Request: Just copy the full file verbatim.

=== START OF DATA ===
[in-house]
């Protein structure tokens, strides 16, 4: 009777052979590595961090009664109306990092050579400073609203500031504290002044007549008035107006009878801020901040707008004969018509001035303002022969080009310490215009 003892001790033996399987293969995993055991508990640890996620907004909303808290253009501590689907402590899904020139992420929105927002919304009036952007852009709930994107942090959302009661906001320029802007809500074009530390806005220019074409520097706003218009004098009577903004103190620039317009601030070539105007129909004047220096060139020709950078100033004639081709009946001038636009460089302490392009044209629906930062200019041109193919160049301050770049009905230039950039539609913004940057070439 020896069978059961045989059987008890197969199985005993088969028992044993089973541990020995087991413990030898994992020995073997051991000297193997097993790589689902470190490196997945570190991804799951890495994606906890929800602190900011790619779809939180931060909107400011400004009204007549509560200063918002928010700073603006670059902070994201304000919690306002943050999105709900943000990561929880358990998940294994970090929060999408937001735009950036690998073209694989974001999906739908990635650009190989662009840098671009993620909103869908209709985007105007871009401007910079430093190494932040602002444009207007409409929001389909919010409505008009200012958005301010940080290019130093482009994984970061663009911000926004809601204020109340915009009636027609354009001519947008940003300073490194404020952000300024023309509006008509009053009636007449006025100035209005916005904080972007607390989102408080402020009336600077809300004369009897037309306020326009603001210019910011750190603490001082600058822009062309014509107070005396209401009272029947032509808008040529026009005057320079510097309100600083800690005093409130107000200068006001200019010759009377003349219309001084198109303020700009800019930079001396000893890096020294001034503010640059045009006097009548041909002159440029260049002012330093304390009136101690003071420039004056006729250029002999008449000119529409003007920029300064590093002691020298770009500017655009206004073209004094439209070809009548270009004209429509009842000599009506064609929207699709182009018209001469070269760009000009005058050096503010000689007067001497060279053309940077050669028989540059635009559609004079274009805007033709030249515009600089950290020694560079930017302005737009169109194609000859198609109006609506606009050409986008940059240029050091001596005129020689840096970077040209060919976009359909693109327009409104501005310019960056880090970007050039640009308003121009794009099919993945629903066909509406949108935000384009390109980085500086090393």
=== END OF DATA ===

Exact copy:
[in-house]
């Protein structure tokens, strides 16, 4: 009777052979590595961090009664109306990092050579400073609203500031504290002044007549008035107006009878801020901040707008004969018509001035303002022969080009310490215009 003892001790033996399987293969995993055991508990640890996620907004909303808290253009501590689907402590899904020139992420929105927002919304009036952007852009709930994107942090959302009661906001320029802007809500074009530390806005220019074409520097706003218009004098009577903004103190620039317009601030070539105007129909004047220096060139020709950078100033004639081709009946001038636009460089302490392009044209629906930062200019041109193919160049301050770049009905230039950039539609913004940057070439 020896069978059961045989059987008890197969199985005993088969028992044993089973541990020995087991413990030898994992020995073997051991000297193997097993790589689902470190490196997945570190991804799951890495994606906890929800602190900011790619779809939180931060909107400011400004009204007549509560200063918002928010700073603006670059902070994201304000919690306002943050999105709900943000990561929880358990998940294994970090929060999408937001735009950036690998073209694989974001999906739908990635650009190989662009840098671009993620909103869908209709985007105007871009401007910079430093190494932040602002444009207007409409929001389909919010409505008009200012958005301010940080290019130093482009994984970061663009911000926004809601204020109340915009009636027609354009001519947008940003300073490194404020952000300024023309509006008509009053009636007449006025100035209005916005904080972007607390989102408080402020009336600077809300004369009897037309306020326009603001210019910011750190603490001082600058822009062309014509107070005396209401009272029947032509808008040529026009005057320079510097309100600083800690005093409130107000200068006001200019010759009377003349219309001084198109303020700009800019930079001396000893890096020294001034503010640059045009006097009548041909002159440029260049002012330093304390009136101690003071420039004056006729250029002999008449000119529409003007920029300064590093002691020298770009500017655009206004073209004094439209070809009548270009004209429509009842000599009506064609929207699709182009018209001469070269760009000009005058050096503010000689007067001497060279053309940077050669028989540059635009559609004079274009805007033709030249515009600089950290020694560079930017302005737009169109194609000859198609109006609506606009050409986008940059240029050091001596005129020689840096970077040209060919976009359909693109327009409104501005310019960056880090970007050039640009308003121009794009099919993945629903066909509406949108935000384009390109980085500086090393």